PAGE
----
Tag Archives: Innovation

Choosing our words wisely

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It is one of those words that, through its overuse by bureaucrats, politicians and other members of the snake-charming family, loses its meaning in the company of rational men and women. That’s precisely why it is so easily misunderstood.

Still, we are informed, there can be no higher road on which to travel, no finer boulevard on which to set forth than the path of innovation. Wisdom’s lengthy annals are replete with expert advice on the subject.

“Without tradition, art is a flock of sheep without a shepherd,” said Winston Churchill. “Without innovation, it is a corpse.”

Naturally, Bill Gates would concur. “I believe in innovation,” he once opined. “The way you get innovation is you fund research and you learn the basic facts.”

On the other hand, Steve Jobs argued that “innovation has nothing to do with how many R&D dollars you have. When Apple came up with the Mac, IBM was spending at least 100 times more on R&D. It’s not about money. It’s about the people you have, how you’re led, and how much you get it.”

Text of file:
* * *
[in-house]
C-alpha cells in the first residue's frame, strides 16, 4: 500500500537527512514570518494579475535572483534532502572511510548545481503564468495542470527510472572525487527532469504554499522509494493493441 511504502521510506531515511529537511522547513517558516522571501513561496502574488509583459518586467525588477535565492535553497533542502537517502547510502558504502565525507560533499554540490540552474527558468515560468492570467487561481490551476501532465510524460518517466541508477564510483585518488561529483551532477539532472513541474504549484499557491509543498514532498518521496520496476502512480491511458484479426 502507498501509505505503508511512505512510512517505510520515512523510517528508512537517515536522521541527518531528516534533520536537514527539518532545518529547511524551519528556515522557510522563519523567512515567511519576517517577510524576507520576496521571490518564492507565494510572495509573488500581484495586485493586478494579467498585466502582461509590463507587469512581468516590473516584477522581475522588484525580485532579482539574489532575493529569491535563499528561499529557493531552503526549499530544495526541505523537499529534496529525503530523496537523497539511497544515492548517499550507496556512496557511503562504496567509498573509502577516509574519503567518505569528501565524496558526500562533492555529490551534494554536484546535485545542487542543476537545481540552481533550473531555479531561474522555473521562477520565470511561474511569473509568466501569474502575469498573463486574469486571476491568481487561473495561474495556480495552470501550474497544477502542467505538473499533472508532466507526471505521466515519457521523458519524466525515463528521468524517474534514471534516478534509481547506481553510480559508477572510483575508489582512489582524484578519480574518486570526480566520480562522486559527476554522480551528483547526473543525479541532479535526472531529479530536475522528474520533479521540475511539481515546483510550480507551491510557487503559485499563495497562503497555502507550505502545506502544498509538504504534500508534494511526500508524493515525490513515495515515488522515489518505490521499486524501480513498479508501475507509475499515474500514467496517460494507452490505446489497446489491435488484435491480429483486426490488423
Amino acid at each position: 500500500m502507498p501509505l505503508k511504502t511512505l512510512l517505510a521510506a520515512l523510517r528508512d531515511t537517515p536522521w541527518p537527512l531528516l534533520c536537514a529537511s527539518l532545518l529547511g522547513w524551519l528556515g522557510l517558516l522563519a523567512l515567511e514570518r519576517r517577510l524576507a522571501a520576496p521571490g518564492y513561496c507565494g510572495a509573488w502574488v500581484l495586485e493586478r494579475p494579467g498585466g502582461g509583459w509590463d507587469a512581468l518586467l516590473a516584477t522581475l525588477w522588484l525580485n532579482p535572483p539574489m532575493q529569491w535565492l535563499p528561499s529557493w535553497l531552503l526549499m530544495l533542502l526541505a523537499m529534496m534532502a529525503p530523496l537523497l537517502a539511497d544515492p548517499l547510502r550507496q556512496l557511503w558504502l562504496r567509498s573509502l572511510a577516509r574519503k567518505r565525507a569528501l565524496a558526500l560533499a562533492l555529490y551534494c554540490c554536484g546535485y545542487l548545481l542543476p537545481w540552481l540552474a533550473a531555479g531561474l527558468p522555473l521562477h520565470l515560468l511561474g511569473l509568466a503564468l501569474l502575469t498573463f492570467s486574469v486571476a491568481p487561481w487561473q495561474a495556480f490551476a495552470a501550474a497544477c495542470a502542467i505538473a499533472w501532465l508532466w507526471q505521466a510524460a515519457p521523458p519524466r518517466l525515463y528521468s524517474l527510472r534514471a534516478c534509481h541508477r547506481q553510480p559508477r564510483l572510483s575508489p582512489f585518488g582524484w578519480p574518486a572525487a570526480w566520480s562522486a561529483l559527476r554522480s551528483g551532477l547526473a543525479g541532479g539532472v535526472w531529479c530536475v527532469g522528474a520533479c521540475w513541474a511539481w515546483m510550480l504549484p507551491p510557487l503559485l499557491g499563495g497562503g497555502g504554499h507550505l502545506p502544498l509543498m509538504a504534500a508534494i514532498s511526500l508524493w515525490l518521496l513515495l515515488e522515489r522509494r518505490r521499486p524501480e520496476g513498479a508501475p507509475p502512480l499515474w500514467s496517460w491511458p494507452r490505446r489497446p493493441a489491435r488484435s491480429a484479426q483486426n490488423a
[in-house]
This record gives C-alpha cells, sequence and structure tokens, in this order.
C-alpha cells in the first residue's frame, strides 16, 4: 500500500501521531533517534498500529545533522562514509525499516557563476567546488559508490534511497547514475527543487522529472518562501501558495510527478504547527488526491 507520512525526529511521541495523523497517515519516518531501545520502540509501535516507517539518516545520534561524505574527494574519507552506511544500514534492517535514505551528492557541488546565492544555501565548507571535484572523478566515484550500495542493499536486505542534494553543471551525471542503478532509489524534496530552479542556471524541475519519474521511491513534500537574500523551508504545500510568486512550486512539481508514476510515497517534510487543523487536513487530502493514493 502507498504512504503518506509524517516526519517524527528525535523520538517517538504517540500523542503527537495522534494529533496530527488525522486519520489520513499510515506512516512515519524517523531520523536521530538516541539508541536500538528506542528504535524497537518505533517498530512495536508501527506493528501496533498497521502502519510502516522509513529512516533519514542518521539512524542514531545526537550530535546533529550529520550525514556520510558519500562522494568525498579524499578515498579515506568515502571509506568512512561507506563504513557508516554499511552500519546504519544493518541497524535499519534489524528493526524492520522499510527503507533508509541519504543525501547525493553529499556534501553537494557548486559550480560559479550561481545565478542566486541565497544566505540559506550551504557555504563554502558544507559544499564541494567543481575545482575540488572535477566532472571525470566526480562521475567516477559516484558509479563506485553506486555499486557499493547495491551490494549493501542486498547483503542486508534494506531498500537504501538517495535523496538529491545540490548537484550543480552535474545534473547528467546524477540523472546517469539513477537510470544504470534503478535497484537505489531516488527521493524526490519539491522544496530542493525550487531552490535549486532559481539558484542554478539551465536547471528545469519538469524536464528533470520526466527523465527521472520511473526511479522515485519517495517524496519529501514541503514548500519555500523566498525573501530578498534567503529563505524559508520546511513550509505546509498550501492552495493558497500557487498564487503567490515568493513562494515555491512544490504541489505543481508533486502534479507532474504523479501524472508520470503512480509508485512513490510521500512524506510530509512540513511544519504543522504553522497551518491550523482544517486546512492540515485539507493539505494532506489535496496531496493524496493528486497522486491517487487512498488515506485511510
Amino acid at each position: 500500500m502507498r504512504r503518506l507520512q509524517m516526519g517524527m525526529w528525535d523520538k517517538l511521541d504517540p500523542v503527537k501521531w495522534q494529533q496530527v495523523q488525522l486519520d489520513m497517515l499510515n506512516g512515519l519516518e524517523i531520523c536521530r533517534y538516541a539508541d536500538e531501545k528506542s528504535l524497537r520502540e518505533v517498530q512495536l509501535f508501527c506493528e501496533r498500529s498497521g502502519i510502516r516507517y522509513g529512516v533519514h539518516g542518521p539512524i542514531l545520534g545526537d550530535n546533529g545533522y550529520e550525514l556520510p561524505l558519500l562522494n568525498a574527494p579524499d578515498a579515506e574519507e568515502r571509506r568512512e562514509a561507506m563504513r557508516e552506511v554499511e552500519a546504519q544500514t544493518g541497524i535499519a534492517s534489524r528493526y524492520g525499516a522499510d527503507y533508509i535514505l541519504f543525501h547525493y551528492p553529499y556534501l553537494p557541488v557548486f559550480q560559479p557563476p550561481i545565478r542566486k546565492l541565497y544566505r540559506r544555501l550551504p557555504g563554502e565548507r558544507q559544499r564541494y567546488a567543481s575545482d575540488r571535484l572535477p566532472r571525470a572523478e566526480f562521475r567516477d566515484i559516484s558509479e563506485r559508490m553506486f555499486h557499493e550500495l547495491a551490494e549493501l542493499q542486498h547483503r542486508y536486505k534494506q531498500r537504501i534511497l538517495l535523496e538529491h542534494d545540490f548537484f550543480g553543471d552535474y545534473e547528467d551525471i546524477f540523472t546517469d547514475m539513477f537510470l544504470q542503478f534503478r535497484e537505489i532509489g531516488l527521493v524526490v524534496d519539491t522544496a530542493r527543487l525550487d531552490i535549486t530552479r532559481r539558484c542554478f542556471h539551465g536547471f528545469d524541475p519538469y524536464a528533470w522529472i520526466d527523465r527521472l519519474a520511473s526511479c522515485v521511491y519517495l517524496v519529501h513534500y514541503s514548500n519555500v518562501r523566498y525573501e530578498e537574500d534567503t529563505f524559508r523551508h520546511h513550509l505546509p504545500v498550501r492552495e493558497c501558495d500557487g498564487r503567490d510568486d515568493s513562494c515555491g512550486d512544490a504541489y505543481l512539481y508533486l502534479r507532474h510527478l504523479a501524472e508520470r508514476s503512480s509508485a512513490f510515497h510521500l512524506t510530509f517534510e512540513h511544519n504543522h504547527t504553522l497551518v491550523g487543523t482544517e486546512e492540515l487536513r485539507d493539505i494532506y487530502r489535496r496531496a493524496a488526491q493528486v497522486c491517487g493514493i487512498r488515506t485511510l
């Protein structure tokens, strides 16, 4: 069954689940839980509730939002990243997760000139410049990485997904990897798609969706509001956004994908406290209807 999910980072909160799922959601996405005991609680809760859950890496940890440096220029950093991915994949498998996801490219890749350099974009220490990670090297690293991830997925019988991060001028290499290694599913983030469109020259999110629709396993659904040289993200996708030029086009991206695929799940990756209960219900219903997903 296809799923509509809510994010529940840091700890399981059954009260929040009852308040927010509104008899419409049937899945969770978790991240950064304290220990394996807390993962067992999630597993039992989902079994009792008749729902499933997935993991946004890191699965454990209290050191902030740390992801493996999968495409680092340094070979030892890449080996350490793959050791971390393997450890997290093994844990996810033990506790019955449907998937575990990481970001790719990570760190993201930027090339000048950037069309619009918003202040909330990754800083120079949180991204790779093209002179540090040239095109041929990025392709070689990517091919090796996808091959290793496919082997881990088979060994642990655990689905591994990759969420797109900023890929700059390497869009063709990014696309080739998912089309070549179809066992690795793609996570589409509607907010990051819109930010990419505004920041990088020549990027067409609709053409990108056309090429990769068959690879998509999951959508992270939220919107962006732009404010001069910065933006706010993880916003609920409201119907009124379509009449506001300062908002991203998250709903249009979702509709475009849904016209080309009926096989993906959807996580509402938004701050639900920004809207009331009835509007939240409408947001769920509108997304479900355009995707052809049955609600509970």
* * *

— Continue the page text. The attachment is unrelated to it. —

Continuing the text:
At the same time, he added, “innovation comes from people meeting up in the hallways or calling each other at 10:30 at night with a new idea, or because they realized something that shoots holes in how we’ve been thinking about a problem.”

Meanwhile, America’s very own Commander and Chief Innovator, Barack Obama, put it this way: “Cutting the deficit by gutting our investments in innovation and education is like lightening an overloaded airplane by removing its engine. It may make you feel like you’re flying high at first, but it won’t take long before you feel the impact.”